The Corner

This Is How Myths Are Made

This morning, Politico put out this tweet:

Variations on this headline have been popping up on Twitter and on assorted news websites all day. The BBC: “Michael Brown anniversary: Man shot at Ferguson protest.” The New York Times: “Ferguson Braces for Tense Day After Man Is Shot by Police.” The Washington Post: “Police shoot and critically injure man during Ferguson protests; state of emergency declared.” Yahoo: “Police shoot man near Ferguson anniversary protest.”

This, I’m afraid, is how myths are made. If one saw only this construction on the story — and most people read only headlines, not full reports — one could be forgiven for presuming that the incident was similar to the one that kicked off the protests in the first instance. Likewise, one could reasonably presume from this wording that the man had been unarmed, or even that the police just went and shot a protestor. Indeed, many people online seem to have done just that. Congratulations, Politico! You got people to click!

And what does the Politico piece say beneath the headline? This:

A day of otherwise peaceful protesting in Ferguson and neighboring communities marking the one-year anniversary of the killing of Michael Brown was broken late Sunday when a black 18-year-old man was shot by plainclothes St. Louis County detectives after he allegedly opened fire on them, according to reports.

“After he allegedly opened fire on them.”

On Twitter, it is being repeated over and over again that the suspect is eighteen, that he is black, and that he knows Michael Brown. Okay, but none of that seems particularly relevant. What is relevant? That he opened fire on a cop. If there one thing that we can presumably agree on, it is that if you shoot at somebody they have the right to shoot back. This guy could have been a Nobel Peace Prize winner as far as I care. You fire a gun at somebody, they’re going to fire back. Shouldn’t that information be part of the headline?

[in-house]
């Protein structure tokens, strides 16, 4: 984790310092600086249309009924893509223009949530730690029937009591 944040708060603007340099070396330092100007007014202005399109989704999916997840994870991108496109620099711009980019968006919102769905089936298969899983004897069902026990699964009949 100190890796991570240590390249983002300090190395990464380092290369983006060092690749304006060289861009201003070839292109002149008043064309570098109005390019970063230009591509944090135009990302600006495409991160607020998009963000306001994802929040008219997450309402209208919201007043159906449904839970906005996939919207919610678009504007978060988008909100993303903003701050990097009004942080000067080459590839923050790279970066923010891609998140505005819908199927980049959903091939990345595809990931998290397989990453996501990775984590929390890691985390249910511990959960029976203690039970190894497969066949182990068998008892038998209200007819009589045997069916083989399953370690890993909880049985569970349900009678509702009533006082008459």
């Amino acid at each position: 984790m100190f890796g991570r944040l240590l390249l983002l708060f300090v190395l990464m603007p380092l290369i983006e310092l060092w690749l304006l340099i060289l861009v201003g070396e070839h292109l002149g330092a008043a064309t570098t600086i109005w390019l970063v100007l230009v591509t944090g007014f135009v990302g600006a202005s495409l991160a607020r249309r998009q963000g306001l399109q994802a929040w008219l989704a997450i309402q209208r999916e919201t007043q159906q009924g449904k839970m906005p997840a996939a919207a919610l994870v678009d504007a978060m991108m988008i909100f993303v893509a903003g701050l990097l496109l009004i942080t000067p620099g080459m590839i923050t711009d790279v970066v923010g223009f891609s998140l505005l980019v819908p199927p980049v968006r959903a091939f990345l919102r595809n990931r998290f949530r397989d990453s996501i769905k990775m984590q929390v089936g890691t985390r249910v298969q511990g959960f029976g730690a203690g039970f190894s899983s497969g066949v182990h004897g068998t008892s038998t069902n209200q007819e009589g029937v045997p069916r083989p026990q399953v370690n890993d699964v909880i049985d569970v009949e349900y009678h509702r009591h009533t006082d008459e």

CNN has more details:

A man who police say was shot after unleashing a “remarkable amount of gunfire” on officers during Sunday’s protests in Ferguson, Missouri, now faces charges as he remains in critical condition at a local hospital.

Prosecutors have charged Tyrone Harris, 18, of St. Louis with four counts of first-degree assault on law enforcement, five counts of armed criminal action and one count of discharging a firearm at a motor vehicle, St. Louis County Police Department spokesman Sgt. Brian Schellman said.

St. Louis County Police Chief Jon Belmar said earlier that Harris used a stolen handgun to fire at officers.

Harris is being held on a $250,000 bond, Schellman said.

After the embarrassing disaster that was the “hands up, don’t shoot” meme, one would have thought the press would have been more careful when reporting shootings in sensitive areas. One would have been wrong.


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